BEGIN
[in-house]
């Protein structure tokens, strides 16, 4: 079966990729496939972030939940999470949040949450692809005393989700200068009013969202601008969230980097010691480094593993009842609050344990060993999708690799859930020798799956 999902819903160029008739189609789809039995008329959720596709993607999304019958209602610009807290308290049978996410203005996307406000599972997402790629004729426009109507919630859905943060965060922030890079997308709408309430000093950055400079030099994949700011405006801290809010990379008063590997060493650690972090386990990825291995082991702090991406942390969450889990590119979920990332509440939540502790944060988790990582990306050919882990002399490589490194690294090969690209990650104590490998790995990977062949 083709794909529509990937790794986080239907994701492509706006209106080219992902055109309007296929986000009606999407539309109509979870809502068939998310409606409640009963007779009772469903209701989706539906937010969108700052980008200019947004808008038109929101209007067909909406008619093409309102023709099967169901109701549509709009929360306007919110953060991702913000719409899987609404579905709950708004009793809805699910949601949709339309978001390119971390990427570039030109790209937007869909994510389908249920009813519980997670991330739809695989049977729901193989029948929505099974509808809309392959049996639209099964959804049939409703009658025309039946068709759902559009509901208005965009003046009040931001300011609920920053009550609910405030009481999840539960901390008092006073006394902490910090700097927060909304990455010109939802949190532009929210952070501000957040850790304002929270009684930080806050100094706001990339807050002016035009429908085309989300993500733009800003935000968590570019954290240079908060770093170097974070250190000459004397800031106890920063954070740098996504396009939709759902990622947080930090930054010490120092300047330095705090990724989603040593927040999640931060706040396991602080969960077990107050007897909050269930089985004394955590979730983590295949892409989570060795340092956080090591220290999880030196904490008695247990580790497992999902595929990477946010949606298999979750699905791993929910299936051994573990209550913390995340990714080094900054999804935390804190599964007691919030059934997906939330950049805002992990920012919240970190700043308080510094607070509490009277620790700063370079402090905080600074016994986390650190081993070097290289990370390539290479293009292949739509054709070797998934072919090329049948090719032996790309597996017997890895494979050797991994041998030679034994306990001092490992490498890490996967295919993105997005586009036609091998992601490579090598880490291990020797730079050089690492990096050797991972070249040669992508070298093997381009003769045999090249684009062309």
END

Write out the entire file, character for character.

[in-house]
């Protein structure tokens, strides 16, 4: 079966990729496939972030939940999470949040949450692809005393989700200068009013969202601008969230980097010691480094593993009842609050344990060993999708690799859930020798799956 999902819903160029008739189609789809039995008329959720596709993607999304019958209602610009807290308290049978996410203005996307406000599972997402790629004729426009109507919630859905943060965060922030890079997308709408309430000093950055400079030099994949700011405006801290809010990379008063590997060493650690972090386990990825291995082991702090991406942390969450889990590119979920990332509440939540502790944060988790990582990306050919882990002399490589490194690294090969690209990650104590490998790995990977062949 083709794909529509990937790794986080239907994701492509706006209106080219992902055109309007296929986000009606999407539309109509979870809502068939998310409606409640009963007779009772469903209701989706539906937010969108700052980008200019947004808008038109929101209007067909909406008619093409309102023709099967169901109701549509709009929360306007919110953060991702913000719409899987609404579905709950708004009793809805699910949601949709339309978001390119971390990427570039030109790209937007869909994510389908249920009813519980997670991330739809695989049977729901193989029948929505099974509808809309392959049996639209099964959804049939409703009658025309039946068709759902559009509901208005965009003046009040931001300011609920920053009550609910405030009481999840539960901390008092006073006394902490910090700097927060909304990455010109939802949190532009929210952070501000957040850790304002929270009684930080806050100094706001990339807050002016035009429908085309989300993500733009800003935000968590570019954290240079908060770093170097974070250190000459004397800031106890920063954070740098996504396009939709759902990622947080930090930054010490120092300047330095705090990724989603040593927040999640931060706040396991602080969960077990107050007897909050269930089985004394955590979730983590295949892409989570060795340092956080090591220290999880030196904490008695247990580790497992999902595929990477946010949606298999979750699905791993929910299936051994573990209550913390995340990714080094900054999804935390804190599964007691919030059934997906939330950049805002992990920012919240970190700043308080510094607070509490009277620790700063370079402090905080600074016994986390650190081993070097290289990370390539290479293009292949739509054709070797998934072919090329049948090719032996790309597996017997890895494979050797991994041998030679034994306990001092490992490498890490996967295919993105997005586009036609091998992601490579090598880490291990020797730079050089690492990096050797991972070249040669992508070298093997381009003769045999090249684009062309």